Esoteric RZ-1 Integrated Music System (TAS 209)

Equipment report
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Disc players
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Products:
Esoteric RZ-1
Esoteric RZ-1 Integrated Music System (TAS 209)

Modesty is not an approach that earns high marks in the high end. Pleasing hobbyists with limited room to spare is not usually on the to-do list. Take the once-conservative integrated amplifier. In many instances, even it has grown to Brobdingnagian proportions—the Plinius Hiato or Pass Labs INT-150, for examples. As for the diminutive all-in-one component, such as an integrated amp/CD player combo, the look you might expect to get from a fellow audiophile is pitying at best.

These were my thoughts when I first saw the Esoteric RZ-1—a potent but petite chunk of gleaming aluminum that Esoteric calls “an integrated music system for casual listening.” That’s right. It’s an ultra-compact integrated amp and disc player. From Esoteric? You mean the A-100, P-03/D-03, G-0Rb Rubidium Master Clock Esoteric? Yep, that Esoteric. I don’t know about you but when I think “casual,” I’m thinking clock radio, which set me to wondering what Esoteric was thinking. Leveraging the reputation of high-performance luxury products is an old game in every marketplace segment. It’s the hi-fi version of the automotive world’s classic “Race on Sunday, sell on Monday” mindset.

So what was Esoteric thinking? A lot, actually. The RZ-1 is a CD and high-resolution SACD player coupled with a 100Wpc integrated amplifier augmented with a USB DAC and—wait for it—a moving-magnet-compatible phonostage. To my knowledge there is no other single-chassis component that bridges so many divides. A spitting image of Esoteric’s own AZ-1 integrated amp with a couple of knobs missing, the RZ-1’s casework is streamlined and curvaceous. But it’s the rigid jewelry-like aluminum construction topped off with a 40mm front plate that grabs your attention. Esoteric proudly points out that a total of eight hours is needed to three-dimensionally process the aluminum—all with one-micrometer precision.

There’s nothing casual about the topology either. The RZ-1 amp is a hybrid design equipped with a powerful analog power supply circuit coupled to a Class D switching output stage. Esoteric states it used the largest toroidal transformer that could be stuffed within the slim housing; the hefty capacitors were also the largest possible. They do seem to take up the lion’s share of the interior. Nonetheless, speaker matching is important for the RZ-1, and you will want to use a transducer with better-than-average sensitivity. The amp is not designed to fill an airplane hanger.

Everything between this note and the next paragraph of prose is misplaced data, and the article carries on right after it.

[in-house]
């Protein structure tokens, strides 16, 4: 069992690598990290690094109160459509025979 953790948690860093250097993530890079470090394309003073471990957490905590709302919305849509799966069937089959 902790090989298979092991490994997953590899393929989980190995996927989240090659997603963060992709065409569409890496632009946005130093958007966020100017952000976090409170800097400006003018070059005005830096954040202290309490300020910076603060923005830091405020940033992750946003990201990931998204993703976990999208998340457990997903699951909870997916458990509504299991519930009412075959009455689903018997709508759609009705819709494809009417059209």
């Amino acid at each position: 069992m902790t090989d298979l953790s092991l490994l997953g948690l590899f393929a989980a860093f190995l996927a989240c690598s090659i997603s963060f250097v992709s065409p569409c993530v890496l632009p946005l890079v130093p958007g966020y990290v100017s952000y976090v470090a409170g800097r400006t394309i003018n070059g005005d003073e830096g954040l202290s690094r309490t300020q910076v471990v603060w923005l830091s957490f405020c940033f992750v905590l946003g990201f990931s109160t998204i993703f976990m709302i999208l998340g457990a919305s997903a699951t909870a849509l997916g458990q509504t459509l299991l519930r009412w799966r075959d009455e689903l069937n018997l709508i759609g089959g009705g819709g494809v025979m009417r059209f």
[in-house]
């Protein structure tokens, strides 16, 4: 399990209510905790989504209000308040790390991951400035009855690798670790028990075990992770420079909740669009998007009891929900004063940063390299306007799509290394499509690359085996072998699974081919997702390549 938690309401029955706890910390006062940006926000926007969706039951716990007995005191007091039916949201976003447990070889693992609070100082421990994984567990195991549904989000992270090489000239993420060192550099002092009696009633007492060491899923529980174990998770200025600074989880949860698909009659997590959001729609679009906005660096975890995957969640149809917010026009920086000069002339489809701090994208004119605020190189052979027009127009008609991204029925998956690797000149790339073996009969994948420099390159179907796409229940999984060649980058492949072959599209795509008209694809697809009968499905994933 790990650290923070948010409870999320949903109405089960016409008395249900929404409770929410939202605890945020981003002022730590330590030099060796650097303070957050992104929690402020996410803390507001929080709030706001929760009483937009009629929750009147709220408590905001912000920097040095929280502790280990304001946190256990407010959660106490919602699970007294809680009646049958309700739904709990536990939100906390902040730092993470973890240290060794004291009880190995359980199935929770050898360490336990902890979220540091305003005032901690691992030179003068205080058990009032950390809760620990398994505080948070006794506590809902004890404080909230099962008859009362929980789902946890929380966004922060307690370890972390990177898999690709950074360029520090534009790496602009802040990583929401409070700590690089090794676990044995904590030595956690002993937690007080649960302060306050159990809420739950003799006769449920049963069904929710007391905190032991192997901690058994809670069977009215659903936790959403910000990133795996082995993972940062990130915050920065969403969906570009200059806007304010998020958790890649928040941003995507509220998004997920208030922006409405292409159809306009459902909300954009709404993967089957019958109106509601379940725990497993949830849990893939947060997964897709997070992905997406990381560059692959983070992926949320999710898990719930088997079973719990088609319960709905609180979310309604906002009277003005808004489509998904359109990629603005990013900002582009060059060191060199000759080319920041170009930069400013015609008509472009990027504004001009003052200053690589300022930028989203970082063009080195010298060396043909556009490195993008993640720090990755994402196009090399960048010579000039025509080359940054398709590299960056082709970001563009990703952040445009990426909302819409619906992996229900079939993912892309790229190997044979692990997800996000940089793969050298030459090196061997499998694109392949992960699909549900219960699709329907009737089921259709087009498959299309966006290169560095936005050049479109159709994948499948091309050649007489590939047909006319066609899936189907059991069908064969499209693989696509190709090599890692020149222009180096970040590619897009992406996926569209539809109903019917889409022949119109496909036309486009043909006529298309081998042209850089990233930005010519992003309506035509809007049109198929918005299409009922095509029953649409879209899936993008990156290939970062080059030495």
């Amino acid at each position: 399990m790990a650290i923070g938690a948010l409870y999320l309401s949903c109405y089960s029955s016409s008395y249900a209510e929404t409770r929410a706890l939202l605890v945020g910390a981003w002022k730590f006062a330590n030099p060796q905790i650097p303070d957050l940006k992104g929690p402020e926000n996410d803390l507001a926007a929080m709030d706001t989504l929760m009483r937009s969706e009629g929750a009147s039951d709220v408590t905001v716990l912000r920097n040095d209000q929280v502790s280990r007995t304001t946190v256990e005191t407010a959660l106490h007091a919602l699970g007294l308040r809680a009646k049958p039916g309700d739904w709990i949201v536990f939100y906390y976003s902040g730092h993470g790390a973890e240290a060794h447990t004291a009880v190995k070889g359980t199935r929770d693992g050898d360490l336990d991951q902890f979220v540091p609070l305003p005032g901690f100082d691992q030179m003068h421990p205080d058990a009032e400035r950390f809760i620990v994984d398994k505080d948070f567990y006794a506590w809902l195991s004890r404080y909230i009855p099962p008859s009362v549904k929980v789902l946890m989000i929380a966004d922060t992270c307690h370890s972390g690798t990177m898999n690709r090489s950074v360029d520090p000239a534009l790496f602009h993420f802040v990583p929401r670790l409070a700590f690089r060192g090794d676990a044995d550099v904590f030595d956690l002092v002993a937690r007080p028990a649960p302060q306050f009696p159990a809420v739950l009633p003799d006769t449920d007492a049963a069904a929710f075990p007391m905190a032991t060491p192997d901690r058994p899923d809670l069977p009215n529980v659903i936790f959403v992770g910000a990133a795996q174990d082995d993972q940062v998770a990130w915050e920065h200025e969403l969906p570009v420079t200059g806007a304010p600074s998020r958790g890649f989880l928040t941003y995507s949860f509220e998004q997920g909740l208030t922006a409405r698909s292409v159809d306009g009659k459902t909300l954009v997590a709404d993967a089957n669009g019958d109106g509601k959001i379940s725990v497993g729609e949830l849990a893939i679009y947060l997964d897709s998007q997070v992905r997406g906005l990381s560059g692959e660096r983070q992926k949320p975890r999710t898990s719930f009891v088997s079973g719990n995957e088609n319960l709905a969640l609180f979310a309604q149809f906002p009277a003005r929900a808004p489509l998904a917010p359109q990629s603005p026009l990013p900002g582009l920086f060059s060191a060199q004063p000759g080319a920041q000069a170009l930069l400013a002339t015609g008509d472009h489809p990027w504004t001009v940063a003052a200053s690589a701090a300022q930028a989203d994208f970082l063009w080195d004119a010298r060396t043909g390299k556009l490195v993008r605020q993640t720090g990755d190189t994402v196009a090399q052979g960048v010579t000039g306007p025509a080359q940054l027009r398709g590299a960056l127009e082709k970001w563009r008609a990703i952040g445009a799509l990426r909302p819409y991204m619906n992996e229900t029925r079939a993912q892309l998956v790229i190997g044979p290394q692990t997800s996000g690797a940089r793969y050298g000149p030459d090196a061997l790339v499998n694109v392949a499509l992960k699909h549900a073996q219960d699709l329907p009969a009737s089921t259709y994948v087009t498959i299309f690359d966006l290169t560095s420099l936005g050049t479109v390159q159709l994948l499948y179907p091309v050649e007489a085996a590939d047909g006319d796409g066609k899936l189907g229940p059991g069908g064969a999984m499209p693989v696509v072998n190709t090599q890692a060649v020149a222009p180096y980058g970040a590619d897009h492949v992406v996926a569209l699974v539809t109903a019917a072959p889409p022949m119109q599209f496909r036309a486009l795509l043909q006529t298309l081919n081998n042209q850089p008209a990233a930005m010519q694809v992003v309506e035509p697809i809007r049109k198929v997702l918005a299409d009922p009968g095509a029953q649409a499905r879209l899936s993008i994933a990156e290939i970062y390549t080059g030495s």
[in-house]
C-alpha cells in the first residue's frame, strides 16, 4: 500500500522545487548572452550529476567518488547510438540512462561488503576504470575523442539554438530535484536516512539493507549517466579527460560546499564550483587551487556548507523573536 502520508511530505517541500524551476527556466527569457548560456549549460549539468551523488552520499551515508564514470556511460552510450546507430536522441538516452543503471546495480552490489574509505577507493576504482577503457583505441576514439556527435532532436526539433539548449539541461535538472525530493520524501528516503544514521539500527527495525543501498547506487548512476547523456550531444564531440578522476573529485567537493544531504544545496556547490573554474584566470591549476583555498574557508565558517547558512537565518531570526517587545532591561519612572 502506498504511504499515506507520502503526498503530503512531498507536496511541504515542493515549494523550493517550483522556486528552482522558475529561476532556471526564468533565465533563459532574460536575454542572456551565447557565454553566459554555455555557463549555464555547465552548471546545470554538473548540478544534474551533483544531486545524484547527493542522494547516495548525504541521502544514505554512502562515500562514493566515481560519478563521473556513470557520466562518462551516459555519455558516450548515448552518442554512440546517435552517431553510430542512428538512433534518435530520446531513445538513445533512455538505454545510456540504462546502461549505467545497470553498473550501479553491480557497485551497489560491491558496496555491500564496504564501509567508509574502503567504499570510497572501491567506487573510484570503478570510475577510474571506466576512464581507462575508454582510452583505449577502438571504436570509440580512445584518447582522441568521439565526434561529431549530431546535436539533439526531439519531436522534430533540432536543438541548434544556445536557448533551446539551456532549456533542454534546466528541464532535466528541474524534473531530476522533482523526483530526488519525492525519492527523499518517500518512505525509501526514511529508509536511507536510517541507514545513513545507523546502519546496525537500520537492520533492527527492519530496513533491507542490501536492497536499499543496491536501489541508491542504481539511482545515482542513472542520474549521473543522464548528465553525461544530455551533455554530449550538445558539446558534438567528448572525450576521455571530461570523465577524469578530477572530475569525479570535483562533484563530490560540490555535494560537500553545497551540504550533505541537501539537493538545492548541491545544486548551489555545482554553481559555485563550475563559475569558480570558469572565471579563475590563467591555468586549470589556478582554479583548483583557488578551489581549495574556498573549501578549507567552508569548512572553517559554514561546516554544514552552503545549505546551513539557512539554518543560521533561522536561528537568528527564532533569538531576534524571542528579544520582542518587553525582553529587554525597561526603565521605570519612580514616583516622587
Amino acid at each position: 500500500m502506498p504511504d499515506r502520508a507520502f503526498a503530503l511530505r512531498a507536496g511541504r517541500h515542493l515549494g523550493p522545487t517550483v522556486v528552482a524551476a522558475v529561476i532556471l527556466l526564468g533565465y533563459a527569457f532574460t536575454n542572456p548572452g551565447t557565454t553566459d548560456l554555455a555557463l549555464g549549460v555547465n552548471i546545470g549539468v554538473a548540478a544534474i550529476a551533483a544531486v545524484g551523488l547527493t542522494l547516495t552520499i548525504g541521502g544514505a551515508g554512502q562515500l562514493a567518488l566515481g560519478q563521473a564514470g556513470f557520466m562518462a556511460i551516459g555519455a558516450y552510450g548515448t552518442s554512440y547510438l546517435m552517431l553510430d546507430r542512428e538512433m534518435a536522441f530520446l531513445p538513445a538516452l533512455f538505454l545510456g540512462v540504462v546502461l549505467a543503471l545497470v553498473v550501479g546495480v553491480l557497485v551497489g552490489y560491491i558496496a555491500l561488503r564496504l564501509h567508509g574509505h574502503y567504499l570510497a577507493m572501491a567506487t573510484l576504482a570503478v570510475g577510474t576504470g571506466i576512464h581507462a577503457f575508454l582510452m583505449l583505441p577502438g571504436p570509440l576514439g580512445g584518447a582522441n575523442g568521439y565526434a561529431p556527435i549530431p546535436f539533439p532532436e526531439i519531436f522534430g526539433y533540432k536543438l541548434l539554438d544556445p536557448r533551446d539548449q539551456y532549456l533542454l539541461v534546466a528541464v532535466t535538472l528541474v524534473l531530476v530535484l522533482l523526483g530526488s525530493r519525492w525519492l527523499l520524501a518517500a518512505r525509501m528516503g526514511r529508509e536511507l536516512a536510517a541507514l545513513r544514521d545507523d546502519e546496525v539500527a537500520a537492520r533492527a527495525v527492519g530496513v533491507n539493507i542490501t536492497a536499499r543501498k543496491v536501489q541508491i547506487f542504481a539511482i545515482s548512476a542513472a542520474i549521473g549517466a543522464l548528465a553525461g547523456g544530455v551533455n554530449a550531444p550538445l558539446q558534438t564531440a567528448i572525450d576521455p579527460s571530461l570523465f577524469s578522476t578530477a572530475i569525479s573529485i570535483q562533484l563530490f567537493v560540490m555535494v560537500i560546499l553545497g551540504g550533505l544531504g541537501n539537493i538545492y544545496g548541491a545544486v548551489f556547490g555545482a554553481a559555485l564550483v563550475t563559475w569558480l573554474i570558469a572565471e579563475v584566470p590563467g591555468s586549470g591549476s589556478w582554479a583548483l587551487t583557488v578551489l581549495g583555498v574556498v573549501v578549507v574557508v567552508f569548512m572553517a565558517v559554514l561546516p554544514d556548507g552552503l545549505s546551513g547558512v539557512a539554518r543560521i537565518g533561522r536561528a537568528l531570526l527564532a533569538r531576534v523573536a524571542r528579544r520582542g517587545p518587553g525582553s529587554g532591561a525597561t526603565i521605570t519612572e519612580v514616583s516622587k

The back panel includes three types of digital inputs: coaxial, optical, and a USB input (24-bit/96kHz) to support the playback of high-resolution PC-based music files. (The S/PDIF inputs support up to 192kHz/24-bit data.) The DAC chip is the AK4392, produced by Asahi Kasei Microdevices Corporation. The input receiver, digital filters, and Delta-Sigma modulator are all capable of 32-bit processing. The digital filter upconverts all input data to 24-bit resolution. Esoteric’s extensive high-end design expertise was also applied to the USB input, which is outfitted with a USB isolator for the USB power supply and signal lines. The feature prevents external interference from polluting the audio signal. Esoteric literature states that two different types of user-selectable digital filters for PCM signal-processing are available—a finite impulse response (FIR) digital filter, and a “short-delay digital filter to remove the pre-echo effect inherent in impulse waveforms.”

Convenience and ergonomics are primary to the RZ-1 experience. There are a lot of functions. (A sleep timer? You bet.) So I was expecting a glitch or two. But even with the extent of the audio switching available, the unit operated without a problem. And this included the USB DAC, which was immediately recognized by my MacBook; I had music up and streaming immediately. The sonics were impressive, even low-bit-rate MP3 tracks became listenable, and lossless sounded very good, indeed.

I gained a special appreciation for the flexible nature of the RZ-1. I liked being able to plug in the optical from the satellite box or stream from iTunes out of my Mac. I also relished giving my SACD collection a much-needed workout since my old Sony DVP-9000ES was laid to rest. I’m of two minds regarding the RZ-1’s reliance on the remote control, which pares down the front panel to a just a handful of low-profile buttons. There’s no rotary volume control, just pair of up/down controls. I get it. But I also think that in light of the premium price, the remote control shouldn’t look like Esoteric’s off-the-shelf units either. Something a bit more flattering, and in league with the style of the RZ-1 itself. It’s also overly sensitive to other IR remote controls in the room—to the extent that I had to unplug the RZ-1 in order to reboot communications between the remote and the amp.